Not a panacea – but one tool to address inequalities

Although the scope and legal content of ETOs is now quite well-established, they are still politically contested, particularly by wealthier States reluctant to see international cooperation as a human rights issue. Therefore, they are certainly not a panacea or silver bullet for ending inequalities between countries. They are, however, one tool that advocates are leveraging to try to redress these power imbalances and hold richer countries accountable for abusing their power at the expense of human rights enjoyment in poorer countries. Used in a concerted and progressive way, ETOs can aid in challenging impunity for damaging actions of ‘developed’ countries, which reinforce and exacerbate inequalities between countries, including inequalities in access to clean air, to economic decision-making power, to regulation and taxation of multinational corporations, and in the ability to raise enough public revenues to fulfil basic human rights obligations. They can also be a useful yardstick with which to evaluate ‘policy coherence’, one of the most neglected commitments in the 2030 Agenda. At the very least, policy coherence in the SDG context demands that States should ensure their tax, trade, investment, environmental and other relevant policies ‘do no harm’ (i.e. respect and protect) human rights beyond their borders.

Although the international human rights monitoring system has limited ‘teeth’ and enforcement power, the increasing role of its oversight bodies in monitoring extraterritorial obligations indicates that they are one important channel for highlighting cross-border responsibilities and demanding answers on these global systemic power imbalances that are otherwise largely accountability-free zones. The 2030 Agenda is firmly anchored in international human rights law, according to its Declaration; this law unequivocally include ETOs. The forces driving inequalities between countries go far beyond GDP disparities and IMF board seats; and States’ responsibilities to respect, protect and help fulfil human rights beyond their borders go far beyond providing aid. If rich countries wish to take seriously their SDG commitments and their human rights obligations, these considerations should form a major part of their implementation and assessment of progress.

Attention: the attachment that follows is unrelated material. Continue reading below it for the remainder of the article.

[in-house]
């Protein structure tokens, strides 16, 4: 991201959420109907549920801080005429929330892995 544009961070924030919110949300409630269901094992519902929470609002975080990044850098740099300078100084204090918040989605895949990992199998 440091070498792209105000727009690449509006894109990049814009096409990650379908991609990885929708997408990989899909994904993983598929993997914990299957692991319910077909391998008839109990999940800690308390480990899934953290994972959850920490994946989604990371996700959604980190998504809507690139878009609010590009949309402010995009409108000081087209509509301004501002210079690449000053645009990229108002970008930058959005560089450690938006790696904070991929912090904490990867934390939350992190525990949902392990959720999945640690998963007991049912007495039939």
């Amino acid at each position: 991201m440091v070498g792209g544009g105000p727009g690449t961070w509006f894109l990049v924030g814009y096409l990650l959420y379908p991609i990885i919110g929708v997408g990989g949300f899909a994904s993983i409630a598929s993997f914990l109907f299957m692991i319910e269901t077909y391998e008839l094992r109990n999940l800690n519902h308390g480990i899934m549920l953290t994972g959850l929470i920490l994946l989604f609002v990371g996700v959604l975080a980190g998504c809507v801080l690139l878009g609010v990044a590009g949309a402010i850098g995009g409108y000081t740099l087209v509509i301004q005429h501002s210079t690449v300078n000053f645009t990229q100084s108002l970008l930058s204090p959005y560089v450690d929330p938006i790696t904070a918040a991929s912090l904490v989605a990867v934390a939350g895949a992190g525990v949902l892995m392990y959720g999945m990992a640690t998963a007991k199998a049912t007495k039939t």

Kate Donald is Director of the Human Rights in Development Program at the Center for Economic and Social Rights (CESR).

Literature

Center for Economic and Social Rights/Third World Network (2015): Universal Rights, Differentiated Responsibilities: Safeguarding human rights beyond borders to achieve the SDGs. New York/Penang.
http://cesr.org/sites/default/files/CESR_TWN_ETOs_briefing.pdf

De Schutter, Olivier et al. (2012): Commentary to the Maastricht Principles on Extraterritorial Obligations of States in the area of Economic, Social and Cultural Rights. In: Human Rights Quarterly 34:4, pp. 1084–1169.

FIAN International, ed. (2013): Maastricht Principles on Extraterritorial Obligations of States in the Area of Economic, Social and Cultural Rights. Heidelberg.
www.etoconsortium.org/nc/en/main-navigation/library/maastricht-principles/?tx_drblob_pi1%5Bdownload…